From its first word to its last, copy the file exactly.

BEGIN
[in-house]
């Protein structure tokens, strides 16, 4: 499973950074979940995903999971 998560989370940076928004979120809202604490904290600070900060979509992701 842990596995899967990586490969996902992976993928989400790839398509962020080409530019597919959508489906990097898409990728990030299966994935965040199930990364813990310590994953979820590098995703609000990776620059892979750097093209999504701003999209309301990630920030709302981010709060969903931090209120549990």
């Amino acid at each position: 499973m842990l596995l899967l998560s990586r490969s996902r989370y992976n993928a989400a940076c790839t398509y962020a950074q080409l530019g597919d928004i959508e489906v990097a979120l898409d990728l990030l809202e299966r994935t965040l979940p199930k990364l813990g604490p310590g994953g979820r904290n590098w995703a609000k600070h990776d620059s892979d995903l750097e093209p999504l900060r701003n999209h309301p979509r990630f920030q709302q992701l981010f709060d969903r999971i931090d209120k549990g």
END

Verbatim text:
[in-house]
């Protein structure tokens, strides 16, 4: 499973950074979940995903999971 998560989370940076928004979120809202604490904290600070900060979509992701 842990596995899967990586490969996902992976993928989400790839398509962020080409530019597919959508489906990097898409990728990030299966994935965040199930990364813990310590994953979820590098995703609000990776620059892979750097093209999504701003999209309301990630920030709302981010709060969903931090209120549990």
């Amino acid at each position: 499973m842990l596995l899967l998560s990586r490969s996902r989370y992976n993928a989400a940076c790839t398509y962020a950074q080409l530019g597919d928004i959508e489906v990097a979120l898409d990728l990030l809202e299966r994935t965040l979940p199930k990364l813990g604490p310590g994953g979820r904290n590098w995703a609000k600070h990776d620059s892979d995903l750097e093209p999504l900060r701003n999209h309301p979509r990630f920030q709302q992701l981010f709060d969903r999971i931090d209120k549990g």